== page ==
A full list of the 2016 Australia Day honours can be found here.
We are honoured to report that the late Emeritus Professor Christopher Candlin was recognised in the 2016 Australia Day honours list. Chris co-founded the ePublishing company with Jo Mynard in 2012 which continues to operate under the leadership of Jo Mynard and Sally Candlin.
A full list of the 2016 Australia Day honours can be found here.
It is with great sadness that I announce that Chris Candlin passed away peacefully surrounded by his family on Sunday 10th May 2015. Chris contributed so much to the fields of applied linguistics and professional communication, and was an inspiring and energetic friend and colleague. I feel fortunate to have known him and will be able to take Candlin & Mynard ePublishing to the next stages thanks to the foundations that we were able to build. He will be greatly missed and fondly remembered.
Director and Co-founder,
Candlin & Mynard ePublishing
Stories and Storyline by Sharon Ahlquist and Réka Lugossy
We are delighted to announce that our first title is now in preparation! Series editor Annamaria Pinter has been working with the authors to prepare the first book in the series. Details:
Series: Teaching English to Young Learners (more details..)
Title: Stories and Storyline
Authors: Sharon Ahlquist and Réka Lugossy
Summary of the book
The role of stories is widely recognised in language teaching. Stories engage the imagination and expose the reader/listener to language patterns and to a rich array of vocabulary in context. Storyline shares these features. In the Storyline approach a fictive world is created in the classroom. Learners work in small groups over a period of typically four to six weeks as characters in a story. Working on open key questions, which drive the story and which carry the curriculum content, learners use and develop their language skills within a meaningful context. And they have fun!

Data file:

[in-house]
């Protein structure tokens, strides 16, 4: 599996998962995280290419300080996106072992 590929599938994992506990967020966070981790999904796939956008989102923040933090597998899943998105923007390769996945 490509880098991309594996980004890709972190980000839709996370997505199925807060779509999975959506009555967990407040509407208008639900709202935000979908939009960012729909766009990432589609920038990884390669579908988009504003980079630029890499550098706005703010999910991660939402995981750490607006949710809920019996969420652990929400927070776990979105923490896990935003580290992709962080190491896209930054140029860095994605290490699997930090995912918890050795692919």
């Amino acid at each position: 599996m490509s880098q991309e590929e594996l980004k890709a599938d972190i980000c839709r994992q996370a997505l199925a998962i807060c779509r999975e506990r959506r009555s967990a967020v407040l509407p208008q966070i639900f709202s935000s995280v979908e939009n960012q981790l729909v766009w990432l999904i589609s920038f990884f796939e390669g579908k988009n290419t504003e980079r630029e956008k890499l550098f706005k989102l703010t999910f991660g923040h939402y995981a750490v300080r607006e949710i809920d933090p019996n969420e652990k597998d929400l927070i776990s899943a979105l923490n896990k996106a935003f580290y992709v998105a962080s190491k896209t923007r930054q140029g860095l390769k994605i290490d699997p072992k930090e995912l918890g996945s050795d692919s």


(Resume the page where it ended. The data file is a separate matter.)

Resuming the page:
This book is about the power of story to engage and motivate, leading to effective learning: a programme of work based on stories and Storyline is truly learning-centred, allowing the teacher to adapt the level of the task to suit an individual learner's needs, enabling a sense of progress in the learner, enhanced motivation and continued learning.
The book combines a wealth of practical ideas related to teaching with stories and Storyline, and at the same time also inspires teachers to undertake small scale explorations in their own classrooms. It is unique in its uncompromising attention to making links between everyday classroom practice, underlying theory and research opportunities that every teacher can take advantage of.
Other Titles in the Series
The second title in the series, Autonomy and Differentiation in the Primary Foreign Language Classroom by Kuchah Kuchah, will be published in 2015.
There has been an interesting discussion on the LinkedIn group “Ebooks, Ebook Readers, Digital Books and Digital Content Publishing” over the past few months on page numbers for ebooks. The free-flow style of text allows for one of the main benefits that ebooks have over pbooks (print books), i.e. readers of an ebook are able to read it their way. You can choose your font style and size; you can choose your background; and of course, you can choose the device (Kindle, iPad, PC, etc.). In order to allow for this personal customization, ebook files do not contain page numbers. There were three interesting sub-threads on the LinkedIn discussion related to these questions: (1) Is there a need for page numbers in ebooks? (2) Are there devices and apps which allow publishers to insert page numbers?, and (3) How do you cite ebooks? The discussion has inspired us to post a blog entry on the topic and give our take on these three questions.
Is there a need for page numbers in ebooks?